Strategy Consulting Needs To Change. Here’s How.
Strategy is a competitive advantage and the organizations that embrace it will survive, while those that do not will find their organizations facing possible acquisition. A firm’s strategy primarily develops plans to restructure unclear and vague situations to enhance competitive advantage. This article is set in place to inspire consultants to effectively develop and implement a corporate strategy to meet the challenges of today’s business world. It adds to a relatively small body of literature and develops our understanding of the direct contribution of management consulting in formulating and executing strategy in organizations.
This article also offers practical contributions for consultants from a broad-based, industry-wide concentration. It highlights the potential of the application of management consulting through illuminating how consultants can contribute to the company’s strategy development and execution. Scholars may also find that this article contributes to research on an organization’s internal resources, through articulating the impact of management consulting on corporate strategy.
The 4 Pillars of Corporate Strategy
Consultants can take a look at six aspects of strategic formulation based upon a prominent scholar by the name of Venkat Venkatraman:
Consultants are aware that a few scholars, such as Francois Bergeron, Louis Raymond, and Suzanne Rivard, found that two strategic dimensions—-aggressiveness and riskiness, were separate and did not fall under the same strategic dimension as the other four. These scholars concluded that strategy mainly encompasses four aspects: analysis, pro-activeness, defensiveness, and futurity. Thus, riskiness and aggressiveness, or what I would prefer to call assertiveness, fall under the operational risk category and must be managed but also monitored due to fluctuations in the dynamic economic environment of today.
So how can you as a consultant use these four dimensions? Venkat Venkatraman provides a blueprint to follow:
-Analysis refers to the degree to which the roots of problems are analyzed to provide the best solutions, which ultimately results in a more efficient allocation of resources to solve problems and also achieve organizational goals.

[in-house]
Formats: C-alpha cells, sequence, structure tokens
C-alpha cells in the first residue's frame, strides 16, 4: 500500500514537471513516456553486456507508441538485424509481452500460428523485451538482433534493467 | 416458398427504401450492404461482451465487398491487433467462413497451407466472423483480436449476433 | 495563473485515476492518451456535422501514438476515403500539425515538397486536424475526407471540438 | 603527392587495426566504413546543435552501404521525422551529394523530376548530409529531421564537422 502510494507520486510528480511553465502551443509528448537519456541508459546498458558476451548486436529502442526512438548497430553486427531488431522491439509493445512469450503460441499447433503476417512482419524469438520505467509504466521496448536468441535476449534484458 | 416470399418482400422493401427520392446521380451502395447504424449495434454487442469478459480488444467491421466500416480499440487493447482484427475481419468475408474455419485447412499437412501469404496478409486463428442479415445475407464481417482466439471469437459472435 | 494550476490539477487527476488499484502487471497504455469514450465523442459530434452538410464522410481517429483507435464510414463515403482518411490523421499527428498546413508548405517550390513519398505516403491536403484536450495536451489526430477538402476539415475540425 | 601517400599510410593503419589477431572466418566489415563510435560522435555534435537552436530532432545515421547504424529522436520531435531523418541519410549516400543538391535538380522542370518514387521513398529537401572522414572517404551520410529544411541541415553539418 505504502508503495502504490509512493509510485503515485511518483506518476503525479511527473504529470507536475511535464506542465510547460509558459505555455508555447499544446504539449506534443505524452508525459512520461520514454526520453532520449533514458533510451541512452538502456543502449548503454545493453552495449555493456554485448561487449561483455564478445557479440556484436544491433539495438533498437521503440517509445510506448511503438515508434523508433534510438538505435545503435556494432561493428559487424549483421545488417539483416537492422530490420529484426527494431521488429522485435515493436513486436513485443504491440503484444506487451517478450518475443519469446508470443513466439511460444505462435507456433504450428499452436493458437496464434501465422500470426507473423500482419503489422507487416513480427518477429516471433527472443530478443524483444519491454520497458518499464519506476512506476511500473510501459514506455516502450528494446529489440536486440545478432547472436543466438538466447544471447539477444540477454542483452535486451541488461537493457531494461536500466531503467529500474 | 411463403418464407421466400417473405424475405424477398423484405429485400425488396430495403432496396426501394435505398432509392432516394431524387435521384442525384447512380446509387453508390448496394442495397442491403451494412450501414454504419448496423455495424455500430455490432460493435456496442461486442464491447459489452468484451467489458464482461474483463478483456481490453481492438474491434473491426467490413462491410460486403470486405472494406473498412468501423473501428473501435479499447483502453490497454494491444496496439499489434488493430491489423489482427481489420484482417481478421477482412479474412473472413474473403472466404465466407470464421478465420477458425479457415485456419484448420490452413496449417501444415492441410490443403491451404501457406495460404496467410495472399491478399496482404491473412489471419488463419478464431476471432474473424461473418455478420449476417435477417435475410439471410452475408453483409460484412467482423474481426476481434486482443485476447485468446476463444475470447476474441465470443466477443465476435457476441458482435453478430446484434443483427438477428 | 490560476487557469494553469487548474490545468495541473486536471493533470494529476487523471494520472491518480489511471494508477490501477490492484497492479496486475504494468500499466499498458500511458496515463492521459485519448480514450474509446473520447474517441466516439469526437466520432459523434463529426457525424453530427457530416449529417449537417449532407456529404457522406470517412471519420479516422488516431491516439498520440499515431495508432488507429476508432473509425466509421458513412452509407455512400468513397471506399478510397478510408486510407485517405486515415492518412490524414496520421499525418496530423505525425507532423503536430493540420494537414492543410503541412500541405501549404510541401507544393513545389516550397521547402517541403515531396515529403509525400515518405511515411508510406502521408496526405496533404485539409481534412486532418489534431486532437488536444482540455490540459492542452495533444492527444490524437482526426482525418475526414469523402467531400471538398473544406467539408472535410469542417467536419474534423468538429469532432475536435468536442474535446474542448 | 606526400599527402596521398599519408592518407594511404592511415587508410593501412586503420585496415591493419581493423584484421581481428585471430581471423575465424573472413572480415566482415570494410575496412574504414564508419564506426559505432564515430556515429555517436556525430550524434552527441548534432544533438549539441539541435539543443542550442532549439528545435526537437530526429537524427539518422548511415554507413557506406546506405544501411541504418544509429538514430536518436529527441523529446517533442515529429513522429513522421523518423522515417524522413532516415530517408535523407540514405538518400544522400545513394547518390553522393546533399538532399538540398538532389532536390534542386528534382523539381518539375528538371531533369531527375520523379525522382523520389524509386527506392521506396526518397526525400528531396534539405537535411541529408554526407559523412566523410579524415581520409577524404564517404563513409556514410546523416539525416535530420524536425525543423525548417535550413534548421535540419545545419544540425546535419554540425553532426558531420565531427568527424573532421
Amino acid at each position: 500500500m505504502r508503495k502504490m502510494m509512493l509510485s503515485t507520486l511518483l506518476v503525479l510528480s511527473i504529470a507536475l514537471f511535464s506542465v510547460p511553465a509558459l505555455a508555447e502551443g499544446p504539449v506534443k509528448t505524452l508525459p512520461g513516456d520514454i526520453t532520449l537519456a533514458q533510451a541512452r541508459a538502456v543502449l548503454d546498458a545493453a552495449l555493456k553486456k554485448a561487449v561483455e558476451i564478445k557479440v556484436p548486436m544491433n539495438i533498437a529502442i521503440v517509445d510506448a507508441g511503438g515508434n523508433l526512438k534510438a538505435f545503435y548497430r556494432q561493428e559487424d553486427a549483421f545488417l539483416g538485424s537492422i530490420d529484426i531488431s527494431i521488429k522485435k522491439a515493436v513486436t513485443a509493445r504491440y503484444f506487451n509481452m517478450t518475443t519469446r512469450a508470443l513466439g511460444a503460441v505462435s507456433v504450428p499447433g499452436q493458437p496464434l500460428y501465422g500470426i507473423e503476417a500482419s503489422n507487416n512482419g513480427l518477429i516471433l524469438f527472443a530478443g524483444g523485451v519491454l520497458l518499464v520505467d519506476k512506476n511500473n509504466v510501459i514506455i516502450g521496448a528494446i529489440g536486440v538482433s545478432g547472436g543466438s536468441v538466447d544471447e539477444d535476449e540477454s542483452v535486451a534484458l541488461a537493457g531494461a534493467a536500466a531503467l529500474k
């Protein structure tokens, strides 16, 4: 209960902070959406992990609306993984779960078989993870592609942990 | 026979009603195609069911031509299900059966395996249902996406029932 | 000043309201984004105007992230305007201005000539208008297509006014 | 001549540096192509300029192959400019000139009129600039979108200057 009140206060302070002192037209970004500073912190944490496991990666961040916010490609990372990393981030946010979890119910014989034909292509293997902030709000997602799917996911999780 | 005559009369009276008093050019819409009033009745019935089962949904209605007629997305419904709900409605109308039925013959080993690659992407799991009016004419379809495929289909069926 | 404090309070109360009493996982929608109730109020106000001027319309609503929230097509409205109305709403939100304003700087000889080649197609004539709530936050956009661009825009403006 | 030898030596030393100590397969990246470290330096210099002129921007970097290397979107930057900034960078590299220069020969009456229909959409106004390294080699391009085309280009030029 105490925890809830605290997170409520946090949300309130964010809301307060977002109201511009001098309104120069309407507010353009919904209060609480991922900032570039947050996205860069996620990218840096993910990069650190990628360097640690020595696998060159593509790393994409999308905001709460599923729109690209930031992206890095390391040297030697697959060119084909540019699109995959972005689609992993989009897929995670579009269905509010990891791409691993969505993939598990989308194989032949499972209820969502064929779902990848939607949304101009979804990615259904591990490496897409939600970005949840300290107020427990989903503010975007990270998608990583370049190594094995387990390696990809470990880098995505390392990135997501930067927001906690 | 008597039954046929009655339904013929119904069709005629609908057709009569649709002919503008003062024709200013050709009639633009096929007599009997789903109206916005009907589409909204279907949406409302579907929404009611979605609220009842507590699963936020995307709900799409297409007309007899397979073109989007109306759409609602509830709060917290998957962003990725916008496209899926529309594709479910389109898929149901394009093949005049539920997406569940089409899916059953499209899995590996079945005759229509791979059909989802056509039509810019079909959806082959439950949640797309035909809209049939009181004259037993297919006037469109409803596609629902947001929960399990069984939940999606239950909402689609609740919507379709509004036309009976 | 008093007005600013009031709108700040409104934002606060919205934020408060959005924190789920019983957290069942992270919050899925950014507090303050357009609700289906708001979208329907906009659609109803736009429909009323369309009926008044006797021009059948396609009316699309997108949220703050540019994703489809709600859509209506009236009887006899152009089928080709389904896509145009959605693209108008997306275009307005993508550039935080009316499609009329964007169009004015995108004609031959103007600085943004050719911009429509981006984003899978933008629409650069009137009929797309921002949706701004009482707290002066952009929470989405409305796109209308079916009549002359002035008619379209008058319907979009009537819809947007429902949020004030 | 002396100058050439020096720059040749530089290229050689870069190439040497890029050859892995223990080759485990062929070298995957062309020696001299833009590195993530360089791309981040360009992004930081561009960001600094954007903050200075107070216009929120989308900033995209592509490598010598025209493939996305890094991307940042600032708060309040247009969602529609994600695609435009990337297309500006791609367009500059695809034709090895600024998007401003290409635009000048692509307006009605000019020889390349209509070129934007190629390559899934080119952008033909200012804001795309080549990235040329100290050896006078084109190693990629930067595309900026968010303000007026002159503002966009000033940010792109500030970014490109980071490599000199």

-Pro-activeness is defined as the extent to which a firm continuously searches for emerging opportunities in its business environment, and then actively participates in these opportunities by responding to changing trends.
-Defensiveness, which recommends undertaking defensive behaviors that manifest themselves in enhancing efficiency and in cutting costs while maintaining continuous budget-analysis and break-even points.
-Futurity is reflected in the degree to which the strategic decision-making process takes a two-way approach—-an emphasis on both long-term effectiveness and shorter-term efficiency concurrently.
Consultants need to know how they can help in managerial decision making and planning and executing strategy. To help consultants narrow the gaps, this next section provides a formalized application that can be implemented by consultants when implementing corporate strategy in companies.
Leveraging the Power of a Strategic Approach in Companies
When consultants analyze strategy, they aim to create more knowledge and find the best solution using a problematic search of various options. The type of strategy stimulates organizations to apply information systems in their decision-making processes in order to investigate various alternatives and options. It is also important for consultants to provide a high degree of freedom for employees to explore their own new ideas and solutions to organizational opportunities while solving problems. They can analyze strategic milestones to meet the goals of the employee’s intellectual stimulation and personal development. This provides new and more innovative solutions for organizational problems as they arise. Furthermore, consultants can inculcate human capital into social capital to exert change at the organizational level. To develop this strategy, consultants can particularly contribute to the development of a workplace in which there is/are:
1. Emphasis on effective coordination among different functional areas.
2. Extensive use of information systems to support decision making.